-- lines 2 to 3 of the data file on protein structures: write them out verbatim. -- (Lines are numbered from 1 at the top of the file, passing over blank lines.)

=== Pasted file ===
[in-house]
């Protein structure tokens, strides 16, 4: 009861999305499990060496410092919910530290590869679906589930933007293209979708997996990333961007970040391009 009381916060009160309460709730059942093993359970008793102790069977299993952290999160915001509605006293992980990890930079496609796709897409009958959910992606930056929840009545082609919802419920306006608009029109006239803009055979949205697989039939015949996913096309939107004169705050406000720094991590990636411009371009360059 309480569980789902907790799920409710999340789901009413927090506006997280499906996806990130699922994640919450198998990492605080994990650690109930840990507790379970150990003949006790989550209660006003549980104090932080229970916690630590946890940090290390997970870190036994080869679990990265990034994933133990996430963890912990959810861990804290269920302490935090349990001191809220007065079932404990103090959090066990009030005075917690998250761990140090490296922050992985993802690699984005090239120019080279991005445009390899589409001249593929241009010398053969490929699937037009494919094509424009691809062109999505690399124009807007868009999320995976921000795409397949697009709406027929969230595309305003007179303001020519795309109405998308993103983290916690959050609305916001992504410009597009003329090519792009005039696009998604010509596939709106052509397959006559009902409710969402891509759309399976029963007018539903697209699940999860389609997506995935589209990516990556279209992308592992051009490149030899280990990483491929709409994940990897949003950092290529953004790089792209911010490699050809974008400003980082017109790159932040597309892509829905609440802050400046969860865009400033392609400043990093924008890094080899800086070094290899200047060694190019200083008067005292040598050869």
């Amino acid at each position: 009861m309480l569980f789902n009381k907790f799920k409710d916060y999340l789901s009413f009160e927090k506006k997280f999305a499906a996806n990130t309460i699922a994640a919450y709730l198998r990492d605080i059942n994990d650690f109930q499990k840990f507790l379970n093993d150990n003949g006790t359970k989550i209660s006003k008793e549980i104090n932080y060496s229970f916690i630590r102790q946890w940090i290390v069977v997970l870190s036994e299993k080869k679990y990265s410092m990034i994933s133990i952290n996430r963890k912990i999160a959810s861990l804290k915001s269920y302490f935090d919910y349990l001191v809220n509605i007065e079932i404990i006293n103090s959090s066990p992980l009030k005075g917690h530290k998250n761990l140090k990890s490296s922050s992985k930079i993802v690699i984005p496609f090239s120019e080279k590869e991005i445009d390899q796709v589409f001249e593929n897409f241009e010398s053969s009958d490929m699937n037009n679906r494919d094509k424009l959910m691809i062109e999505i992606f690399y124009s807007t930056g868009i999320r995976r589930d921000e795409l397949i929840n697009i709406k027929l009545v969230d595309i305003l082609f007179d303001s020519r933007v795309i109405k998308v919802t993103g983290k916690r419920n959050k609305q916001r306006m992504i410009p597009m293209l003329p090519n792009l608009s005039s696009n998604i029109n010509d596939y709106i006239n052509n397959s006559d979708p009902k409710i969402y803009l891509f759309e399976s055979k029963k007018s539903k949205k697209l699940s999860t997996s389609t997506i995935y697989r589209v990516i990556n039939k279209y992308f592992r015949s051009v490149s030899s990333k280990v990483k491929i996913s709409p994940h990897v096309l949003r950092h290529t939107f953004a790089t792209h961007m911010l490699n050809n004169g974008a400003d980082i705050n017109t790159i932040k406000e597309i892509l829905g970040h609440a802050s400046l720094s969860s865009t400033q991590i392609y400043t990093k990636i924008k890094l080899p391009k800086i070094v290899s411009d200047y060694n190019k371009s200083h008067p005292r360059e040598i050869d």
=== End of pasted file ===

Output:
């Protein structure tokens, strides 16, 4: 009861999305499990060496410092919910530290590869679906589930933007293209979708997996990333961007970040391009 009381916060009160309460709730059942093993359970008793102790069977299993952290999160915001509605006293992980990890930079496609796709897409009958959910992606930056929840009545082609919802419920306006608009029109006239803009055979949205697989039939015949996913096309939107004169705050406000720094991590990636411009371009360059 309480569980789902907790799920409710999340789901009413927090506006997280499906996806990130699922994640919450198998990492605080994990650690109930840990507790379970150990003949006790989550209660006003549980104090932080229970916690630590946890940090290390997970870190036994080869679990990265990034994933133990996430963890912990959810861990804290269920302490935090349990001191809220007065079932404990103090959090066990009030005075917690998250761990140090490296922050992985993802690699984005090239120019080279991005445009390899589409001249593929241009010398053969490929699937037009494919094509424009691809062109999505690399124009807007868009999320995976921000795409397949697009709406027929969230595309305003007179303001020519795309109405998308993103983290916690959050609305916001992504410009597009003329090519792009005039696009998604010509596939709106052509397959006559009902409710969402891509759309399976029963007018539903697209699940999860389609997506995935589209990516990556279209992308592992051009490149030899280990990483491929709409994940990897949003950092290529953004790089792209911010490699050809974008400003980082017109790159932040597309892509829905609440802050400046969860865009400033392609400043990093924008890094080899800086070094290899200047060694190019200083008067005292040598050869």
């Amino acid at each position: 009861m309480l569980f789902n009381k907790f799920k409710d916060y999340l789901s009413f009160e927090k506006k997280f999305a499906a996806n990130t309460i699922a994640a919450y709730l198998r990492d605080i059942n994990d650690f109930q499990k840990f507790l379970n093993d150990n003949g006790t359970k989550i209660s006003k008793e549980i104090n932080y060496s229970f916690i630590r102790q946890w940090i290390v069977v997970l870190s036994e299993k080869k679990y990265s410092m990034i994933s133990i952290n996430r963890k912990i999160a959810s861990l804290k915001s269920y302490f935090d919910y349990l001191v809220n509605i007065e079932i404990i006293n103090s959090s066990p992980l009030k005075g917690h530290k998250n761990l140090k990890s490296s922050s992985k930079i993802v690699i984005p496609f090239s120019e080279k590869e991005i445009d390899q796709v589409f001249e593929n897409f241009e010398s053969s009958d490929m699937n037009n679906r494919d094509k424009l959910m691809i062109e999505i992606f690399y124009s807007t930056g868009i999320r995976r589930d921000e795409l397949i929840n697009i709406k027929l009545v969230d595309i305003l082609f007179d303001s020519r933007v795309i109405k998308v919802t993103g983290k916690r419920n959050k609305q916001r306006m992504i410009p597009m293209l003329p090519n792009l608009s005039s696009n998604i029109n010509d596939y709106i006239n052509n397959s006559d979708p009902k409710i969402y803009l891509f759309e399976s055979k029963k007018s539903k949205k697209l699940s999860t997996s389609t997506i995935y697989r589209v990516i990556n039939k279209y992308f592992r015949s051009v490149s030899s990333k280990v990483k491929i996913s709409p994940h990897v096309l949003r950092h290529t939107f953004a790089t792209h961007m911010l490699n050809n004169g974008a400003d980082i705050n017109t790159i932040k406000e597309i892509l829905g970040h609440a802050s400046l720094s969860s865009t400033q991590i392609y400043t990093k990636i924008k890094l080899p391009k800086i070094v290899s411009d200047y060694n190019k371009s200083h008067p005292r360059e040598i050869d």